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How Much Money Do Most Authors Make? And Other Provocative Industry Stats

May 17, 2006

cash.jpgAny statistician will tell you that 50 percent of statistics are incorrect. Of that, 20 percent are pulled from thin air. In the spirit of using random numbers to analyze a complex industry, I’ve compiled a list of important statistics from many different sources. With these little nuggets, you will be able to impress all your friends at the library, just do so quietly.

  • 78 percent of titles published come from small/self publishers. —PMA
  • Advances from major publishers generally fall into one of two categories: $2,000 to $20,000 or $100,000 plus. But the six-figure advance is an endangered species in today’s market (especially for first-time unknown authors). —Greenleaf Book Group
  • POD books sell 150 to 175 copies on average. —New York Times, March 1, 2004
  • The industry average return rate is 35 percent. —Wall Street Journal, June 3, 2005
  • Barnes & Noble bookstores generally carry 60,000 to 200,000 titles at one time per store.
  • Bookstore co-op promotions typically range in cost from $5,000 to $30,000.
  • According to preliminary estimates from R.R. Bowker, title output fell 9.5 percent in 2005 to 172,000 new titles and editions. —Publishers Weekly
  • There are six large publishers (in New York), 300–400 medium-sized publishers, and 86,000 small/self-publishers. —Dan Poynter
  • According to R.R. Bowker, there are 2.8 million books in print.
  • Saurage Research reported that for every one book sold online, eight are sold in traditional bookstores.
  • 59 percent of customers plan to purchase a specific book when entering a bookstore, according to the Book Industry Study Group.
  • On average, a bookstore browser spends eight seconds looking at the front cover and 15 seconds looking at the back cover of a book. —Greenleaf Book Group
  • 8,000–11,000 new publishing companies are established each year. —ISBN.org
  • About 50,000 titles are published each year in Canada. —bookwire.com
  • In 2002, 73,000 smaller and newer publishers grossed $29.4 billion. —PMA
  • In 2002, five large New York publishers had U.S. sales of $4.102 billion and worldwide sales of $5.68 billion. —Publishers Weekly, June 16, 2003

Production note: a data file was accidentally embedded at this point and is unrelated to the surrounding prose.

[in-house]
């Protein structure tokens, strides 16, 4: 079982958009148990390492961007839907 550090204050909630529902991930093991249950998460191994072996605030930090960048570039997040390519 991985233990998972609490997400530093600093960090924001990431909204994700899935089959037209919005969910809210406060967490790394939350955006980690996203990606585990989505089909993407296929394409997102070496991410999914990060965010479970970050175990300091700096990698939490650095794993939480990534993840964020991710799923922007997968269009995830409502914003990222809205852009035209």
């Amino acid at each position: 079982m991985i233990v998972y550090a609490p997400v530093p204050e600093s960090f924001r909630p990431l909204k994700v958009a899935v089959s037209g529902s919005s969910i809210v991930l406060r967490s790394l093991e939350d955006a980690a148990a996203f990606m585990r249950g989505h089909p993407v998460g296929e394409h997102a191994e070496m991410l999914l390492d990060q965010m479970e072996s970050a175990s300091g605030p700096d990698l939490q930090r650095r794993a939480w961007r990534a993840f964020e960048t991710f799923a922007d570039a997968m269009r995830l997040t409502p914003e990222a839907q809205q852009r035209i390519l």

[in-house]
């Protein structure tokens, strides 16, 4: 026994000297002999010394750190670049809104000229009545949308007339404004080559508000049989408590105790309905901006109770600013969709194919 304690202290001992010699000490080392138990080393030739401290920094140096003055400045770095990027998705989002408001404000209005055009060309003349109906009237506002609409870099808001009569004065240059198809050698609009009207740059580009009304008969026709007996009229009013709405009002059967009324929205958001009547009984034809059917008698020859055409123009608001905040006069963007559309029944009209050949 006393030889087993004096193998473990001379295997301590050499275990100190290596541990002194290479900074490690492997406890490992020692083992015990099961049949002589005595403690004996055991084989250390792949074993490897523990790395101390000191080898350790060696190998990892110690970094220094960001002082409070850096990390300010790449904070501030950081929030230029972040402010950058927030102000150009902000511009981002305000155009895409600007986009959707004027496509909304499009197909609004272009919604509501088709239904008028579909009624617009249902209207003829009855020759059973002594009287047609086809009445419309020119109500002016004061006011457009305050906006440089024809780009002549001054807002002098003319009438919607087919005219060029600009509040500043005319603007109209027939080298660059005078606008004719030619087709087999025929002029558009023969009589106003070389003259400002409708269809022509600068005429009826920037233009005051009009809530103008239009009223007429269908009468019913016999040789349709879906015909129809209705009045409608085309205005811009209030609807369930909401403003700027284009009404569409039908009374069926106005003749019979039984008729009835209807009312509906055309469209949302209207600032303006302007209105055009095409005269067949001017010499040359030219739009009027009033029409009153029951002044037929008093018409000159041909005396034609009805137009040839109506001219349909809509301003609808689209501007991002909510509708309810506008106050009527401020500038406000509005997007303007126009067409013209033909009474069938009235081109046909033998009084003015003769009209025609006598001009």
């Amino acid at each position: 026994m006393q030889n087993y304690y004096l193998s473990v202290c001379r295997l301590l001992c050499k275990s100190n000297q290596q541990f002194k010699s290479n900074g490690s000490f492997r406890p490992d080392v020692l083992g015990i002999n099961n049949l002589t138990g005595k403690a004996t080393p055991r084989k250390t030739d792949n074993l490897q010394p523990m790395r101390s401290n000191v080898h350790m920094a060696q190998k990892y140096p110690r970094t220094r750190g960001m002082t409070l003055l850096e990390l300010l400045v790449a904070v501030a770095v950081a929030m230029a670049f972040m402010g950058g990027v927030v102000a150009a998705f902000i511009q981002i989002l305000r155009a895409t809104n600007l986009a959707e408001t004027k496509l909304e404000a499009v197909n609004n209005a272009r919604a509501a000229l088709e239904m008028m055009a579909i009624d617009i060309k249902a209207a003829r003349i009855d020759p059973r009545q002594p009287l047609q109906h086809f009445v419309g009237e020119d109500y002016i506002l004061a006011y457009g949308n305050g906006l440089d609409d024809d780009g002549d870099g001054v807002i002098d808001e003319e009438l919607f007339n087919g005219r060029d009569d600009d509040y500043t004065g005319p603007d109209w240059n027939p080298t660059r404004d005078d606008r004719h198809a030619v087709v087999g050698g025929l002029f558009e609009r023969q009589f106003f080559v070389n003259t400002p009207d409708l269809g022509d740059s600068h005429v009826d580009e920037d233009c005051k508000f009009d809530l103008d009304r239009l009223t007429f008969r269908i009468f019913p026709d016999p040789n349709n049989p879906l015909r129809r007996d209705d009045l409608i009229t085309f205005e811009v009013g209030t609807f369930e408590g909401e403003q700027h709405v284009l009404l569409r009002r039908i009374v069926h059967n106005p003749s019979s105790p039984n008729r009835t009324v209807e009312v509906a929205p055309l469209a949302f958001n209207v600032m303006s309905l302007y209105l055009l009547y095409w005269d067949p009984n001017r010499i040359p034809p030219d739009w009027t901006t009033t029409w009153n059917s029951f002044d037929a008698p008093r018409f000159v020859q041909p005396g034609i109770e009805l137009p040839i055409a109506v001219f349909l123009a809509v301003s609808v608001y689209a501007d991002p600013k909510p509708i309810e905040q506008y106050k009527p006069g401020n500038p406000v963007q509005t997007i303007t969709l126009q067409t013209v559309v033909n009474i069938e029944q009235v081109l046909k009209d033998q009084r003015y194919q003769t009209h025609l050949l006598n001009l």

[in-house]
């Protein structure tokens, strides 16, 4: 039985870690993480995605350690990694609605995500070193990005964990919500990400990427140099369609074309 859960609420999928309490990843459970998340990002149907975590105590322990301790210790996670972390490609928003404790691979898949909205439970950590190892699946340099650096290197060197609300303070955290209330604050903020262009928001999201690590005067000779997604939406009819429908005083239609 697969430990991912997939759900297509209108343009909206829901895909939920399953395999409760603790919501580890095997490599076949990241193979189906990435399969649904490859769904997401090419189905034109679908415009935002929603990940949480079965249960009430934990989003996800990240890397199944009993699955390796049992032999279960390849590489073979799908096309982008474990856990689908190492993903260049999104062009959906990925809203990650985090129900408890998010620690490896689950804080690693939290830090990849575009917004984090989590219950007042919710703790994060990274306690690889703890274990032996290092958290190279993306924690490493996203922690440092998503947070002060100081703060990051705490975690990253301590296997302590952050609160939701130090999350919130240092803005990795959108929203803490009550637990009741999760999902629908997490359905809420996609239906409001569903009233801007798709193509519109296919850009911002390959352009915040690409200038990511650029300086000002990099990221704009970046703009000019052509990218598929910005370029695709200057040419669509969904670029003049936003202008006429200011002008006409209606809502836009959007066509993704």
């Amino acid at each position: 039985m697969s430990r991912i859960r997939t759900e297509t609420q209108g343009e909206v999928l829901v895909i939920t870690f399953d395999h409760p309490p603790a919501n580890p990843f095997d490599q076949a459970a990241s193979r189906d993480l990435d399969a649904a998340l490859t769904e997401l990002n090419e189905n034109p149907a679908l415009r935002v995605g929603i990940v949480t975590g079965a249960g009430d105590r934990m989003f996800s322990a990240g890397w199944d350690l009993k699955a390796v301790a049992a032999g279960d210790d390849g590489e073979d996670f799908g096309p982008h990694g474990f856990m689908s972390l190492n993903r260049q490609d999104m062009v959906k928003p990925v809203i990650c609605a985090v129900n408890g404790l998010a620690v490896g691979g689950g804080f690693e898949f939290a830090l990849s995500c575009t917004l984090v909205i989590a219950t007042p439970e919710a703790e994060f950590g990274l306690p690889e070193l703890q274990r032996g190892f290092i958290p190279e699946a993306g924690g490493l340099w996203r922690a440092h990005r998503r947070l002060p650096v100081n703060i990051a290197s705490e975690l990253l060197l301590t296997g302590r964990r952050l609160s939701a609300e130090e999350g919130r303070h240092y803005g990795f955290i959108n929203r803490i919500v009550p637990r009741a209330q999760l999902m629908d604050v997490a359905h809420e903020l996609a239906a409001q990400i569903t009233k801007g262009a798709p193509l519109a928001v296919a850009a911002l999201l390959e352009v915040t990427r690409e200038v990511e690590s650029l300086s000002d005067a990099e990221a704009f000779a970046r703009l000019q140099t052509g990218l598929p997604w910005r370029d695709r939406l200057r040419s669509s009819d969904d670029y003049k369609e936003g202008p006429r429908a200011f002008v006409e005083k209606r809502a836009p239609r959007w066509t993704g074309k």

• 2002 sales of Christian books and products through all channels were just under $4.2 billion, up from $4 billion in 2000. $2.4 billion sold through Christian retail outlets, $1.1 billion through general retail, and $725 million through direct-to-consumer ministry channels. —Christian Booksellers Association reported in Publishers Weekly
  • A successful nonfiction book sells 7,500 copies. —Authors Guild
  • The top ten U.S. cities by dollar volume of book sales and number of bookstores are Los Angeles-Long Beach, New York, Chicago, Boston, Washington, Philadelphia, San Francisco, Seattle-Bellevue-Everett, San Jose, and San Diego. —Christian Science Monitor
  • Entertainment content is the largest U.S. export. —Wall Street Journal
  • Global piracy losses to the U.S. book publishers were estimated at $650.8 million in 2001. —International Intellectual Property Alliance
  • Of the top 50 books, fiction outsells nonfiction about 60 percent to 40 percent. Fiction peaks in July at 70 percent, but nonfiction reaches almost 50 percent in December. —USA Today
  • Of the authors surveyed by Business Week, 96 percent said they realized a significant positive impact on their businesses from writing a book and would recommend the practice. —Businessweek.com

The most important thing to take away from this is that the book industry is a competitive one. To have a shot, a book must be well written, well packaged, well distributed, and well marketed. Above all, the book needs an audience and that audience must want the book. If you’re looking for more provocative industry revelations, subscribe to the Big Bad Book Blog’s RSS feed. To find more book industry stats, we recommend Dan Poynter’s stats page and BISG.org.

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